Recycled Polymeric Materials, Inc. (RPM; Detroit, MI) is located in a seen-better-days section of Detroit in a building that formerly housed a tire distributor. This is ironic considering that the polyurethane product RPM makes within uses 25% post-consumer crumb rubber–the stuff that used to be tires. And that seals made from this substance take 1.5 lb out of Ford’s Taurus and Sable, and outperform the EPDM vulcanized rubber closures it replaces.
Technically, RPM produces parts from a recycled rubber polyurethane elastomer (RRPE) that utilizes an ambient temperature, reaction injection molding process. The isocyanate part of the mixture is bought on the global market, but the polyol (polyhydric alcohol) component is part of a proprietary blend that requires strict adherence to a unique recipe, and contains the crumb rubber. “We use a minimum of 25% recycled crumb rubber,” says Reuben Tandoh, one of RPM’s research and development chemists, “but the higher the density of the material, the more recycled rubber content we can use.” So mud flaps would have a higher concentration than interior foams, for example.
“Functionality and dimensional stability are of prime importance in many products, but especially when it comes to seals,” says Dennis Askew, New Business Development account manager. “The harsh underhood environment can wreak havoc on the seal material, and cause it to fail.” In testing conducted by RPM, their RRPE material outperformed EPDM in a number of tests. For example, heat resistance–measured as a change in compression deflection–was +5% after seven days at 70ºC and again at 22 hours at 125ºC. This compared to a +13% and +16% change for EPDM, which was still well under the OEM requirements of +30% and +25%, respectively. Similarly, compression set–the difference between the initial and new part height after compressing it to 50% of its original thickness–was down by 2.5% after 22 hours at room temperature, and 4.9% after 70 hours at 70°ºC for the RRPE. EPDM, on the other hand, lost 19% and 24% of its original thickness, respectively. “We can, therefore, design a piece that has an optimal circumference for a pass-through item,” says Askew, “and add a taper or bevel to the opening to decrease installation force to an acceptable level because we know our material won’t lose its shape.”
Its test for fluid resistance–in which the material’s resistance to gasoline, brake fluid, windshield washer solvent, anti-freeze, power steering fluid, transmission fluid and diesel at 70°ºC is measured–showed a marked difference between the RRPE and EPDM parts. Though OEM requirements demand no dimensional change, the EPDM pieces swelled to many times their original size after this particular test, while the RRPE parts looked and felt new. “When we show this to potential customers,” says Askew, “it really opens their eyes.”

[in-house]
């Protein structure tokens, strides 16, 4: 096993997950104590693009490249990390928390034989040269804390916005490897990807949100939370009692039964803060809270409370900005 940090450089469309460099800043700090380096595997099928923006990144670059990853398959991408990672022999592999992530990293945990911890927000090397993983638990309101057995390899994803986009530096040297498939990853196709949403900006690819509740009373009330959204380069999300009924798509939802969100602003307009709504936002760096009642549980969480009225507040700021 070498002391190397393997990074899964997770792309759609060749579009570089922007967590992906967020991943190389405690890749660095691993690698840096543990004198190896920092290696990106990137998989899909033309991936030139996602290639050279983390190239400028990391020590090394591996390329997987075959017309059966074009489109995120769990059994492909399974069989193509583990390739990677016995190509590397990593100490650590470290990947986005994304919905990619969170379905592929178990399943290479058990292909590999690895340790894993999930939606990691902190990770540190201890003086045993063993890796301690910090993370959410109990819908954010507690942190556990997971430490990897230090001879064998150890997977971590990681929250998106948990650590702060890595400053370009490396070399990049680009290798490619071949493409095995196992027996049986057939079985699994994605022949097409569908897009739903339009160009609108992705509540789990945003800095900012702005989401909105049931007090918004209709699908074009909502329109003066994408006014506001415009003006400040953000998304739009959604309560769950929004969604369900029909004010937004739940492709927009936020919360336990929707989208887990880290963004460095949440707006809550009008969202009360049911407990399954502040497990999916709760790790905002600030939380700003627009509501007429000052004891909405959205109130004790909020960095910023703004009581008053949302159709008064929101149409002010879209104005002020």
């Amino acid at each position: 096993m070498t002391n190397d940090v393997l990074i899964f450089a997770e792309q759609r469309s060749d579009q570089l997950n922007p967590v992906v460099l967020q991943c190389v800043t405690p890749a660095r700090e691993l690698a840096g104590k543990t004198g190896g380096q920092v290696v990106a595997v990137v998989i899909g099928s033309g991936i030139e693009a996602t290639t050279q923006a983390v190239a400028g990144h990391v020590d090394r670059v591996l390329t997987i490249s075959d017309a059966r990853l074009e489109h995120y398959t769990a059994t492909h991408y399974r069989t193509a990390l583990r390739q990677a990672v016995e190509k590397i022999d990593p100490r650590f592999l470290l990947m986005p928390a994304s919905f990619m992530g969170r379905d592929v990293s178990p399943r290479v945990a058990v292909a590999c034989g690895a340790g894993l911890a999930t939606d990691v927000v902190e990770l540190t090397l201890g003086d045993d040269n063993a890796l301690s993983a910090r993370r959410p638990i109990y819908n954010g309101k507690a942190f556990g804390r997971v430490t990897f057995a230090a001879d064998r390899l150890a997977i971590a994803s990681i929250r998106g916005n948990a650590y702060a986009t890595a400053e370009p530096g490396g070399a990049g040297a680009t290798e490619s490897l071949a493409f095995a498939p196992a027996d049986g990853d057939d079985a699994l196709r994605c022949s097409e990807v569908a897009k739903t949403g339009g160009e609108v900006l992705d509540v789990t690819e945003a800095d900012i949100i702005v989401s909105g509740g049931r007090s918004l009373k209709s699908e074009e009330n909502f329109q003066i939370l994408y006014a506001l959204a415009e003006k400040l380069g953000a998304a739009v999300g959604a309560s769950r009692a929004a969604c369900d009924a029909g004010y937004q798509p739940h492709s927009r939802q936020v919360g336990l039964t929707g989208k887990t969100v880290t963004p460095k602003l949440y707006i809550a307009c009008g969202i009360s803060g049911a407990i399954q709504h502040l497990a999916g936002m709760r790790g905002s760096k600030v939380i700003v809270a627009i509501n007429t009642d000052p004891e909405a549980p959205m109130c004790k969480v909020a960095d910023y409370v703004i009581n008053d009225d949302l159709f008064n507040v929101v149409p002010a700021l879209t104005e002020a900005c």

Another eye opener are the material’s environmental benefits. The room temperature process doesn’t consume the energy found in a typical vulcanizing process, or use virgin rubber material. And the corrugated cardboard and release paper used to separate stacks of vulcanized parts also are eliminated. Says Askew, “We not only eliminated nine tons of landfill at one OEM’s plant, we can take any scrap and grind it up and reuse it.” Plus, die-cut pieces can be replaced by direct application of the material in a mold, which cuts both waste and cost.
RPM’s chemists are currently at work on RRPE engine mounts and encapsulated suspension pieces. “These have the most stringent requirements,” says Askew, “which is why we decided to tackle them first.” One domestic OEM currently imports an encapsulated suspension bracket from Germany at a cost Askew says is close to $7.00 per piece. “We can undercut that by 20%, and provide the same performance characteristics,” he claims before telling how variations on this material are being formulated for seat, armrest, and instrument panel foam; floor mats; carpet backing; and molded NVH and splash shields. “Give us a component and we’ll build a business case for it.”